My contribution to Elsaween

I managed it. I got the costume done October 30, thus meeting my self-imposed deadline of no Halloween sewing on the actual holiday. Not going to lie, I cut it close. I finished the skirt hem at 10:50 last night, but at least the stinking thing is done. Okay, not fair because my daughter is really excited about this, but OMG I hate costume sewing. I think it’s a combination of cruddy fabrics, the deadline problem, and lack of enthusiasm. If I don’t feel like sewing clothes for a few months, it’s really not a problem because I have enough items in my wardrobe to cover it. However, if I don’t get the Halloween costume done for trick or treating, my kid has nada, and I don’t do well on projects under those circumstances. Happily, I did outsource the boys’ outfits to various Megalomarts and don’t regret it one iota.

Hmm, I should have used a longer sleeve. I think this one is the size 6 and I should have cut out the longer 7 length.

For this project I used Simplicity 1233, the licensed Disney version, as it was on sale when I bought patterns and fabric. I did look at McCalls 7000, their Winter Princess pattern, and it’s pretty much identical as far as the Elsa version is concerned, so if you really have a yen for Frozen costumes in your household, you’re covered. My daughter decided she wanted to be Elsa even though I think she likes Anna better, but whatever, this took less fabric, and Jo-Ann has for months had the helpful carousel of fabrics for Winter Princess-ing, but nothing suitable for Anna’s outfit. I used an ice blue satin for the skirt, scary sequined satin for the bodice and the weirdest netting ever for the yoke, cape, and sleeves. None of the chiffons were a great match at the store I was at and there is no way in hell you’ll ever catch me appliqueing snowflakes to anything. So I found this lightweight ice blue with silver threads in it fabric that on the bolt seemed suitable. It wasn’t until weeks later and I’m ready to cut out the cape that I figure out that the fabric is netting with metallic strands meandering throughout the netting to create the effect. Now, it’s perfect for the visual effect that I was aiming for, but not so much fun to sew.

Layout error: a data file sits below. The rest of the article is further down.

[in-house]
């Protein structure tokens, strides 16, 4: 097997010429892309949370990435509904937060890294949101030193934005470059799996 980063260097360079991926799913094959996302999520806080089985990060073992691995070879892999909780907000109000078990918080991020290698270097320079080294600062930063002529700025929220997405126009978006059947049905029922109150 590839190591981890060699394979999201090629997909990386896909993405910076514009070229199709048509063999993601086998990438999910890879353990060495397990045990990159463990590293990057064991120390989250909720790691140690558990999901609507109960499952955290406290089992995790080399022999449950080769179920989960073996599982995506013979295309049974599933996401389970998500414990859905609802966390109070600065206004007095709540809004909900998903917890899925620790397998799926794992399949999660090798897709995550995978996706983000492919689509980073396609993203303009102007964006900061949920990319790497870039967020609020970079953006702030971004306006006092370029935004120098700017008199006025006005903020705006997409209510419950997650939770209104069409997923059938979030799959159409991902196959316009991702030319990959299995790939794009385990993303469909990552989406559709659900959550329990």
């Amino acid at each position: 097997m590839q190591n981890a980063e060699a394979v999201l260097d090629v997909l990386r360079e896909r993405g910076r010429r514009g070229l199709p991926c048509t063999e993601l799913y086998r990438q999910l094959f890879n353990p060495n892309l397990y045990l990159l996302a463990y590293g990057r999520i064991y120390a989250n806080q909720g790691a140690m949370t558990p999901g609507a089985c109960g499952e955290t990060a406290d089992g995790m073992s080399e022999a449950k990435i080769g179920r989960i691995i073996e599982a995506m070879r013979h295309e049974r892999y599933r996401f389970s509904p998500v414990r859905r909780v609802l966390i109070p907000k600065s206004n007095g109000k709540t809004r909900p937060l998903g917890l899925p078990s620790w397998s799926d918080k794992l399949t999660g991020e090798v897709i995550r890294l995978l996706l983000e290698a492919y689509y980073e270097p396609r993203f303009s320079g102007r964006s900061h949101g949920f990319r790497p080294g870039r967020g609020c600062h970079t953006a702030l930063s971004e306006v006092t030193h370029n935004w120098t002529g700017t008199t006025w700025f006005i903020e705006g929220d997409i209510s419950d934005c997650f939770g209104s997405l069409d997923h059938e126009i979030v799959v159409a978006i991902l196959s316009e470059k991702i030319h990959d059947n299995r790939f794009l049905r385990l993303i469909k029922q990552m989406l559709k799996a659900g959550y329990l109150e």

I got stuck for quite some time on the sequin removal project, though once I figured out which thread to get with the seam ripper to pop the sequins off, it got faster. It also turns out that I could have just sewn right through the sequins, but with the cheap costume satin base, I wanted French seams everywhere I could. The cape is attached at the seam for the bodice and yoke, which meant that pretty early on, I was hemming the side hems for the cape, which miraculously behaved, but tripped me up later when it was time to do the sleeve hems. The neckline finish for this is bias tape and given that I’m REALLY bad with using bias tape, I figured why not.

Yeah, that’s why not. You can see the raw edges of the tape through the netting.